First Looks at the Ford Escape

First Looks at the Ford Escape

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Based on an all-new platform, the Ford Escape sits on an all-new platform with unibody (monocoque) construction, following a trend in the industry where the small 4WD SUVs (sport utility vehicles) use construction similar to a passenger car’s rather than the more traditional separate chassis. This type of construction offers weight savings, greater rigidity and sharper handling. The Escape was developed in collaboration with Mazda which is part of the Ford Group.

“We initially looked at a number of existing platforms in the global Ford stable but quickly decided that trying to use them would have meant too many compromises for the ultimate Escape customer,” recalled Keith Takasawa, the Escape’s Chief Engineer, who began working on the project codenamed U204 in late 1996. “So we started from a clean sheet of paper to design a platform that would meet the functional and safety needs of our target customers.”

Explorer looks
The styling of the Escape shows many cues from its bigger brother, the Explorer (the world’s best-selling 4WD), but has a more rugged look up front with aggressive wheel lips stamped in the sheet metal, wide body cladding and integrated bumper guards. In size, it is about the same as the Honda CR-V and Land Rover Freelander and slightly larger than the new Toyota RAV4.

Initially, there are two engines available – a 95.6 kW/130 bhp 4-cylinder Zetec engine and a 147 kW/200 bhp 3.0-litre Duratec V6. While the latter engine is primarily intended for the North American market, the Zetec engine will be used for the Malaysian-assembled version as the V6 engine capacity would be a deterrent to many buyers due to the higher roadtax and insurance premiums.

Manual and automatic transmissions are available and with strong preference for automatics among Malaysians, Ford Malaysia will offer this transmission which has electronic controls for smooth and efficient operation.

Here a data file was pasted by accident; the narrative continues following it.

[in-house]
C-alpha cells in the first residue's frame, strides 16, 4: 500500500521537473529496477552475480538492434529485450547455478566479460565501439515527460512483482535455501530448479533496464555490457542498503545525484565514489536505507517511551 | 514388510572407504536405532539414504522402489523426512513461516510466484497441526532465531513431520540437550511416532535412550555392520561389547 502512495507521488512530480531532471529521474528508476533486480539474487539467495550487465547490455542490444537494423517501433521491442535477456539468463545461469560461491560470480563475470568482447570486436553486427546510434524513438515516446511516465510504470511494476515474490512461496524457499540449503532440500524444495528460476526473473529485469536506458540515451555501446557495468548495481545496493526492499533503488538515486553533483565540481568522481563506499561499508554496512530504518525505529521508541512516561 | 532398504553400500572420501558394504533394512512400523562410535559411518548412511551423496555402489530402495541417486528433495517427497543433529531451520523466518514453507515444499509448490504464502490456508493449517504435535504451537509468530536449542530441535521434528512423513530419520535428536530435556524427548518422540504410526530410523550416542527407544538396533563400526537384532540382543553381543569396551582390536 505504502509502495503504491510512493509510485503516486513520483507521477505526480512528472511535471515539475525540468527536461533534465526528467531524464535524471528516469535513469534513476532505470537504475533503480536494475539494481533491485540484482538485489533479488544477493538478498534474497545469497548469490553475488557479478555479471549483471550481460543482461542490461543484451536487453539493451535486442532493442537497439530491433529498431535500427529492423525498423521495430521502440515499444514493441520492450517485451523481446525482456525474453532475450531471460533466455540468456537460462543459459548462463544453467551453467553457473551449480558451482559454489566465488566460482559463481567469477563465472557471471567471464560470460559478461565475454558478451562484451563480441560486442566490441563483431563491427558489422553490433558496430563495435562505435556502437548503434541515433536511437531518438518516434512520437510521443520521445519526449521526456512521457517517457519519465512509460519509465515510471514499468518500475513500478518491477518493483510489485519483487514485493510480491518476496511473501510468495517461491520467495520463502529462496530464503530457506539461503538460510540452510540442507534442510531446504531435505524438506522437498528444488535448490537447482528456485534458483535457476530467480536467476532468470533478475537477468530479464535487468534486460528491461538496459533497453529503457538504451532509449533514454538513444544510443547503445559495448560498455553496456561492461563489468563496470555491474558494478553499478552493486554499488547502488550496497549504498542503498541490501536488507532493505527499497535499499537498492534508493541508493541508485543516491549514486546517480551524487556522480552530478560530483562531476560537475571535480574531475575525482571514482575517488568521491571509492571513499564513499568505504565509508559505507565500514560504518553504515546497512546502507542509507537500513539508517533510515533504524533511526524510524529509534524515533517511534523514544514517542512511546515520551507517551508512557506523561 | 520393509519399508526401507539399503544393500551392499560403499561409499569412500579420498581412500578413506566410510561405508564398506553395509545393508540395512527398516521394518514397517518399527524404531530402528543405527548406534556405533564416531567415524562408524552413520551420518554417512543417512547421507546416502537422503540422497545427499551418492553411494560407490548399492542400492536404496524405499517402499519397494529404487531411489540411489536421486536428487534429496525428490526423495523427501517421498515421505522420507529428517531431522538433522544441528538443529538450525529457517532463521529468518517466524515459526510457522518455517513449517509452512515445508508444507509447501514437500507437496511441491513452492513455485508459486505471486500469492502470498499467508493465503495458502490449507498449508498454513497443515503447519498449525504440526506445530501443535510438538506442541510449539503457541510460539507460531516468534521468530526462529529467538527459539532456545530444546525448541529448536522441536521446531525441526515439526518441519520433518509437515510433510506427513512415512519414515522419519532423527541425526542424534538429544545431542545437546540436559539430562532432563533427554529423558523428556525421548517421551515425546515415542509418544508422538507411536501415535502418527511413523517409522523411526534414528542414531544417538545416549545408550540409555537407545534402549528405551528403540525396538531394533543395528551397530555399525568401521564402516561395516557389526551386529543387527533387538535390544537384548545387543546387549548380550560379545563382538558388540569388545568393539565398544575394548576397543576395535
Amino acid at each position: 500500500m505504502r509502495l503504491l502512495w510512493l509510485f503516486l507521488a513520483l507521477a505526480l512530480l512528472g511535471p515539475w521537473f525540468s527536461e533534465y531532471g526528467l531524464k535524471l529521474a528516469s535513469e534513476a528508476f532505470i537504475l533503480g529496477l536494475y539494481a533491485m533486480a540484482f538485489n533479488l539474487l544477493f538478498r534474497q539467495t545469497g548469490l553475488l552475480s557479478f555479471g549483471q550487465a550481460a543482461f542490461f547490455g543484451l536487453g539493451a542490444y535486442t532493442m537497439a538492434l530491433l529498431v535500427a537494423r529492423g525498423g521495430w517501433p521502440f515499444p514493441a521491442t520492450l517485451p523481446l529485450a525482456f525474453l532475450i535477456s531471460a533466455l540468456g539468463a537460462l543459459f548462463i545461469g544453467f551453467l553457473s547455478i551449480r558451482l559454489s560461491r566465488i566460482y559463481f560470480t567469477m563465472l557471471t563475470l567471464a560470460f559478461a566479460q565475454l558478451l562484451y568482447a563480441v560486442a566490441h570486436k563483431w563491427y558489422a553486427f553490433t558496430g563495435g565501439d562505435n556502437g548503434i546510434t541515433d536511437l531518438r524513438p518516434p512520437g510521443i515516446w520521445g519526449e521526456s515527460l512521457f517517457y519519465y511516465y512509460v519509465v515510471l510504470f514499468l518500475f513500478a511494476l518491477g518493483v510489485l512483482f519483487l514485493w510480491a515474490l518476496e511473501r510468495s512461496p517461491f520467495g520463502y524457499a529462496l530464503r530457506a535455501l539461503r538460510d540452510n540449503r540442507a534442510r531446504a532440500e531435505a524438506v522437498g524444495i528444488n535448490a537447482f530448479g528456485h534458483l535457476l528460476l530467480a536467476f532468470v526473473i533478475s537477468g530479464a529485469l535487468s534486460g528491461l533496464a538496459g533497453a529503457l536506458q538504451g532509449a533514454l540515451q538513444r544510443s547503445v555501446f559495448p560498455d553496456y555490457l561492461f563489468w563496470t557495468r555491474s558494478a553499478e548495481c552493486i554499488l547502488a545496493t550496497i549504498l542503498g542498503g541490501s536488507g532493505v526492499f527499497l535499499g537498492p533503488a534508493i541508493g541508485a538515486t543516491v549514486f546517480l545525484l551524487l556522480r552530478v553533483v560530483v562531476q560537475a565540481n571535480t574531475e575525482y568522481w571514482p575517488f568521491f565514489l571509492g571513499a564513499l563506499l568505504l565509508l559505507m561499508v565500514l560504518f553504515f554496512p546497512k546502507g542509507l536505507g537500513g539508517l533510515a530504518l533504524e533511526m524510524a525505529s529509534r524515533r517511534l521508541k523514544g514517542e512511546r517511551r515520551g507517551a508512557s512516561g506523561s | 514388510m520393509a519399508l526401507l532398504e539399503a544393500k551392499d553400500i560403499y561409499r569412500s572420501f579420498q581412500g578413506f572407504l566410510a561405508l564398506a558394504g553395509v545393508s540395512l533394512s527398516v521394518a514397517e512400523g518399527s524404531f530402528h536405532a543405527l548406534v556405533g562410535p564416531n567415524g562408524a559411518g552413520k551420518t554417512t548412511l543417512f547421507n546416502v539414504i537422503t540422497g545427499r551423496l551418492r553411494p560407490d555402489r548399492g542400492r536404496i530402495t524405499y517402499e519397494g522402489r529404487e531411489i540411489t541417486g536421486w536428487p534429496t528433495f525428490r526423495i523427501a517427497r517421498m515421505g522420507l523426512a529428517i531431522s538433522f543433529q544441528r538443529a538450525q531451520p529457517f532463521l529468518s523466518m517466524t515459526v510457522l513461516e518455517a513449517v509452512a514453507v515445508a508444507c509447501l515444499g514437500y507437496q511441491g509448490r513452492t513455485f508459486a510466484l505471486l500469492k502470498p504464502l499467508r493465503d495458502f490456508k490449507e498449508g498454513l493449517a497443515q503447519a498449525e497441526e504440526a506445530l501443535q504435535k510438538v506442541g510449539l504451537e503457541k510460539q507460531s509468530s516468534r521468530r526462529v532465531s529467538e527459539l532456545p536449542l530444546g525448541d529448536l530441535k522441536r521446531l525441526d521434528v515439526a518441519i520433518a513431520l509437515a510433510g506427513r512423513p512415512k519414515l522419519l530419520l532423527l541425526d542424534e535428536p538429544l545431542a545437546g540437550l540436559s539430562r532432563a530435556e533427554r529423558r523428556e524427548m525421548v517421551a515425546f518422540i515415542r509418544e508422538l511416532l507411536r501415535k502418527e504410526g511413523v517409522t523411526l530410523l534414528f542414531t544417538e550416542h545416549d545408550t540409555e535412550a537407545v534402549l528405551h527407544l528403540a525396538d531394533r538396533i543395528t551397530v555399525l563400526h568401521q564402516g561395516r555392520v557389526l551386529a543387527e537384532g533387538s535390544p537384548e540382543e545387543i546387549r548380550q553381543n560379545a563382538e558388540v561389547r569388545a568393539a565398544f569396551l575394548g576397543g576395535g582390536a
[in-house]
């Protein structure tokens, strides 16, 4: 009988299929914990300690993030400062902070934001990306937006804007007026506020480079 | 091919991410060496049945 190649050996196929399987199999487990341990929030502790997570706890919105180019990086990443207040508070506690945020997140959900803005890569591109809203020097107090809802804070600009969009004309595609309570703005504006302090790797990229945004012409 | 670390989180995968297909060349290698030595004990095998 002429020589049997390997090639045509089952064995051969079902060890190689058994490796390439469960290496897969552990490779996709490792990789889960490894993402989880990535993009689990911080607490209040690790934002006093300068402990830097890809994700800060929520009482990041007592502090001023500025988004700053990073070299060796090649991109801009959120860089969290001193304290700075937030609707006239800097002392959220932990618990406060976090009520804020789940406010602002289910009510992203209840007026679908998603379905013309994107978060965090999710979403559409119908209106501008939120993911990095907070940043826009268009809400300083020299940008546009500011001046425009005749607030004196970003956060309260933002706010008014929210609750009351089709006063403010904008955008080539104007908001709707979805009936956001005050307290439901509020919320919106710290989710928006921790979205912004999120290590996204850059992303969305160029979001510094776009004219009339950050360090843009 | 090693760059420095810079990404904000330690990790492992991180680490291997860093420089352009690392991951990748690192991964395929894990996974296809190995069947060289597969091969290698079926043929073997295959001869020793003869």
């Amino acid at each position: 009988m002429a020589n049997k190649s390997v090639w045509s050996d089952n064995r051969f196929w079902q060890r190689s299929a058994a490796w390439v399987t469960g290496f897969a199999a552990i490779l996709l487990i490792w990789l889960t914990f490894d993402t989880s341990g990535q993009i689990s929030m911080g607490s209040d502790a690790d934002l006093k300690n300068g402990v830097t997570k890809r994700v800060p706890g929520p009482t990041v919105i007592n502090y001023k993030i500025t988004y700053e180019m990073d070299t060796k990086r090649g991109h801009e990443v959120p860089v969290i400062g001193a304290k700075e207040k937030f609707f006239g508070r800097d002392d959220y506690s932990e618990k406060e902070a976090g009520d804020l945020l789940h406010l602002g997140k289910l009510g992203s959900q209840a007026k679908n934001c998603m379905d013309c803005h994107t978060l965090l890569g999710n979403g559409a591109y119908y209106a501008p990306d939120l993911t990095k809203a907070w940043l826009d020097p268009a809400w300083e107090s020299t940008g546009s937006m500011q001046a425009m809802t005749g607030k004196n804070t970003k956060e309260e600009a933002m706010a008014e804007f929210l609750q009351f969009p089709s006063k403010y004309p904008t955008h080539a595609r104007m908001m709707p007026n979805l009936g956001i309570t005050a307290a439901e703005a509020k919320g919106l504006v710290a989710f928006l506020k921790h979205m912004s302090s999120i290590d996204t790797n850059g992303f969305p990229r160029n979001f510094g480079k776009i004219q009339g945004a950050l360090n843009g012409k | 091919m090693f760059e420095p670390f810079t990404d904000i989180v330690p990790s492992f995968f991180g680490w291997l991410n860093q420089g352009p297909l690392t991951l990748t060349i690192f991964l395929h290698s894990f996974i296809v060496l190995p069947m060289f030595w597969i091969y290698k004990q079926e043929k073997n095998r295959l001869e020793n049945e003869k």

As with most passenger cars, the Escape has independent suspension for all four wheels which promises comfortable ride and good manoeuverability. Power-assisted rack and pinion steering is standard.

The 4WD System
The drivetrain can be front-wheel drive only or use the new Control-Trac 4WD system. The Malaysian version will get Control-Trac which offers 4WD only when needed. Conceptually like the RealTime 4WD system in the Honda CR-V, the Control-Trac system provides the driver the option of two different setting – “4×4 Auto” and “4×4 On.” The first setting allows for the vehicle’s on-board computer to determine the torque split to the rear wheels according to the amount of slip sensed. The “4×4 On” setting splits the torque 50:50 between the front and rear wheels – like a locked centre differential – to give maximum traction in the most slippery conditions.

From the foundation of its unibody platform to its comprehensive list of safety features, the Escape has been designed with safety as a priority. Its construction has been carefully designed to channel the energy created in a frontal crash and spread it out over a larger area of the vehicle. The front fender reinforcement helps to direct the energy load of a crash between the lower rail frame and an upper path that goes through the roof. Standard high-tensile steel door beams also help protect passengers during side impacts.

Second-generation dual front airbags are available but it is not certain if they will be offered as standard in Malaysia. In some markets, front-seat dual side air bags are also available as options. Buckle pretensioners combined with load-limiting retractors are standard on the front seat belts. In a crash, these devices automatically take up slack in the belts, reducing the risk of chest injuries in severe collisions.

Escape Cabin
Ford claims that the Escape’s interior package is the most spacious in the small SUV class at 3.79 cubic metres. It has been designed for maximum comfort, convenience, passenger roominess and cargo flexibility. Entering and exiting the vehicle is aided by the vehicle’s low sill height and wide door openings.

The dashboard is reminiscent of the Explorer’s with a somewhat vertical presentation and a distinct centre module where the audio and a.c. controls are located. Attention to detail led the development team to make certain the Escape is customer-friendly. One major point: lift-over heights had to be low to provide easy access to the roomy cargo area. The designers also made sure that the centre console was large enough to store everything from handphones to a standard woman’s handbag. The result is a very versatile vehicle that will appeal to men and women – with or without children.

Initial reviews of the new Escape done by journalists in UK and the USA indicate that this new Ford has all the potential to be a hot-seller, with its handling and ride comfort having received praise. We can’t wait to test it ourselves…


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